Vice-Admiral Mark Mellett believes the development of offshore renewable energy may be a gamechanger for west coast ports
When Vice-Admiral Mark Mellett became head of our Defence Forces in September 2015, he was the first Navy officer to take the post. The Mayo man, who learned to sail at Rosmoney and around Clew Bay’s islands, has served several…
The six mile Strangford Narrows
Glasgow based Flex Marine Power has issued a Notice to Mariners regarding its activity within the Strangford Narrows in County Down in Northern Ireland. The turbine mooring system is being decommissioned and there is a workboat, and buoys marking the…
The EU is unveiling sweeping new legislation to help to meet its pledge to cut emissions of gases that cause global warming by 55% during this decade.
The European Commission has unveiled the world's most ambitious climate change plan which will heap pressure on Ireland to meet its plan to generate a huge part of electricity from offshore wind by 2030, while at the same time meeting…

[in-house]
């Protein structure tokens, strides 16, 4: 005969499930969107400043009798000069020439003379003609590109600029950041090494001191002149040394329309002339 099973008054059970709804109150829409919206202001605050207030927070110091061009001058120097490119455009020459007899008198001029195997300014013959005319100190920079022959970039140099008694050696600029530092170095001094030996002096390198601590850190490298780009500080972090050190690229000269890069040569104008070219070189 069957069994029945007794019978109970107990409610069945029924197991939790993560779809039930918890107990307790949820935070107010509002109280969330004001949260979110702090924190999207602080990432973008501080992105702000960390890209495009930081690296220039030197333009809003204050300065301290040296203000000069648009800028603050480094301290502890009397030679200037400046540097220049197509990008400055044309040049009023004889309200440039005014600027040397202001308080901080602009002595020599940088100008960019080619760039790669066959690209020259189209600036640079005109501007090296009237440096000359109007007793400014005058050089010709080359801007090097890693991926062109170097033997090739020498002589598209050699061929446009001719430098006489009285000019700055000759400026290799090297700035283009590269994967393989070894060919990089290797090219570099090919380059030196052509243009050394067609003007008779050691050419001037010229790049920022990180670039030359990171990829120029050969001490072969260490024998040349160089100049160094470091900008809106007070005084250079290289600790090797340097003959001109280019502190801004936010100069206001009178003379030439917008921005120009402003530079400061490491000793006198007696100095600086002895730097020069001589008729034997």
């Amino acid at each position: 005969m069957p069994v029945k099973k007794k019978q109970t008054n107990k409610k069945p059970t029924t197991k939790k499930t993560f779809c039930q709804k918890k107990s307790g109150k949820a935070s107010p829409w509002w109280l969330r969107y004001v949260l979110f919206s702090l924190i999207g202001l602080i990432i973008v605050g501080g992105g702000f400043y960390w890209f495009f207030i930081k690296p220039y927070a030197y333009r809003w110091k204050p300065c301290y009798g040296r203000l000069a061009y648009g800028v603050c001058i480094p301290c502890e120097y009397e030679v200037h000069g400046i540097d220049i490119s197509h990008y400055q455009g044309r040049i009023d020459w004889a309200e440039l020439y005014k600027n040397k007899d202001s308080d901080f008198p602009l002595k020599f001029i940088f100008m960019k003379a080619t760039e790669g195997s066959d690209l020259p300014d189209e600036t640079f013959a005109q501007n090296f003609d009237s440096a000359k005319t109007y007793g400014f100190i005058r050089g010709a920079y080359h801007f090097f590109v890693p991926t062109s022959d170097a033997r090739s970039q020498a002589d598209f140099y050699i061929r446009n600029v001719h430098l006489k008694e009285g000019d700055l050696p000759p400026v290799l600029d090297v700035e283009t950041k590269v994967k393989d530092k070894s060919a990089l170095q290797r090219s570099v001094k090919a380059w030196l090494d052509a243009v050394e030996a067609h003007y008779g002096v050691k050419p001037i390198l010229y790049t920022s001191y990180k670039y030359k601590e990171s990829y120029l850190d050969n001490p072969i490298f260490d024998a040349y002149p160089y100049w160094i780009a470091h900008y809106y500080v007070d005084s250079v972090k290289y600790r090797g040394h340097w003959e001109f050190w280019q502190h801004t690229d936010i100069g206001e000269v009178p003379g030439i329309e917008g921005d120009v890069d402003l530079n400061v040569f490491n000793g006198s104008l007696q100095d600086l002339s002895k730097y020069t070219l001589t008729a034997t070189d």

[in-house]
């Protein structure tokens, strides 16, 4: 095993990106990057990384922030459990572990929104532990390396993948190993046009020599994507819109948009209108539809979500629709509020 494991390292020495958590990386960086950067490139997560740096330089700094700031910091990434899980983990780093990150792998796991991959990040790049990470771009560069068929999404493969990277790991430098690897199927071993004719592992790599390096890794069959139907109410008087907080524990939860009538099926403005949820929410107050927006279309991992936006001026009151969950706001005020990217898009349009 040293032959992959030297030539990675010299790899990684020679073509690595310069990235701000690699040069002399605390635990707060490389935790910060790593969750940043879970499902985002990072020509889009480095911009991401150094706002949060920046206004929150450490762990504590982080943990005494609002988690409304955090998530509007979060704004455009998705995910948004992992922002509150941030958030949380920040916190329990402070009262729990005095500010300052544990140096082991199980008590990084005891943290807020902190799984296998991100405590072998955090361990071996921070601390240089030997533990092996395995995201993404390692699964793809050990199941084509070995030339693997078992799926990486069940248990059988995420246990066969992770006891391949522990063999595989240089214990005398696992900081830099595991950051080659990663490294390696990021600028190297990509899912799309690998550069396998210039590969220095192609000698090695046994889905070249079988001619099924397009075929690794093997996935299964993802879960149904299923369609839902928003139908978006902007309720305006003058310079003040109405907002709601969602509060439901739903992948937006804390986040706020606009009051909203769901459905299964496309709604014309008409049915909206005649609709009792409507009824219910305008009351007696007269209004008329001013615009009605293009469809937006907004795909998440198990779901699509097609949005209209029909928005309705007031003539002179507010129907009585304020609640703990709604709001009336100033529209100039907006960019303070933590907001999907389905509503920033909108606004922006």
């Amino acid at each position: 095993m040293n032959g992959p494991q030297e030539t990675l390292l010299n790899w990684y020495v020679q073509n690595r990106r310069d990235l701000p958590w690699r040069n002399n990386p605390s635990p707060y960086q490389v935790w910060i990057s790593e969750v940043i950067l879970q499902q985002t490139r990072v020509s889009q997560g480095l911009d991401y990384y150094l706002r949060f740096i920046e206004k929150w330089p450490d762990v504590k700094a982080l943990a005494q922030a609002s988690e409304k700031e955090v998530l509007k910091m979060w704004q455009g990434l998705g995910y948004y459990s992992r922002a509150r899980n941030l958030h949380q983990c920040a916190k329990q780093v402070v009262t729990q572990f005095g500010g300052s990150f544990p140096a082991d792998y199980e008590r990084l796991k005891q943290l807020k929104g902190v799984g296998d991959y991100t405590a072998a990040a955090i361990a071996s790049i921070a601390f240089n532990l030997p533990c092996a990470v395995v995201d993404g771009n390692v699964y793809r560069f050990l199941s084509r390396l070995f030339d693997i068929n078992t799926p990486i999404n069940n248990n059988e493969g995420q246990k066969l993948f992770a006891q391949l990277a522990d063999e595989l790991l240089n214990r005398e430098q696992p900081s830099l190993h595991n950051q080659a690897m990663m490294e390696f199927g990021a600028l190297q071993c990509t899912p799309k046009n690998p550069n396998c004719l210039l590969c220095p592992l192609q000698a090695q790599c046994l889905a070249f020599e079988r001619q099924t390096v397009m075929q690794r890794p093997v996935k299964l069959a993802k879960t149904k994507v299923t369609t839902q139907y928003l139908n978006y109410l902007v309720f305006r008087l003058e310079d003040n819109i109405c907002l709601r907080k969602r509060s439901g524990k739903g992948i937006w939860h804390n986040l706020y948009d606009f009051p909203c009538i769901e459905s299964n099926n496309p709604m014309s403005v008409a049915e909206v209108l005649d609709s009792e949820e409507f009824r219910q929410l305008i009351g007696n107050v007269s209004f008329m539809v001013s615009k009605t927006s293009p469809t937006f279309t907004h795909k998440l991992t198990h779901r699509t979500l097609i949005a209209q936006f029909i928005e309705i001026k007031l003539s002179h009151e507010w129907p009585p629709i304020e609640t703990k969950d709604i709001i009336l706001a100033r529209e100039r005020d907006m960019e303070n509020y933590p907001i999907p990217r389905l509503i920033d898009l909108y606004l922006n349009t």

Ellen Ruhotas, Managing Director of Zenith Energy, and Pearse Flynn, founder of EI-H2, pictured the two companies announced plans for a joint venture to develop a 3.2 gigawatt (GW) green energy facility Bantry Bay to produce green hydrogen and green ammonia. When fully operational, the new facility can reduce Irish carbon emissions by 2.4 million tonnes per year, which represents the equivalent of the carbon emissions of a quarter of all Irish homes.
Zenith Energy and EI-H2 have announced plans for a joint venture to develop a 3.2 gigawatt (GW) green energy facility at Bantry Bay to produce green hydrogen and green ammonia. The project will involve the engagement of key stakeholders in…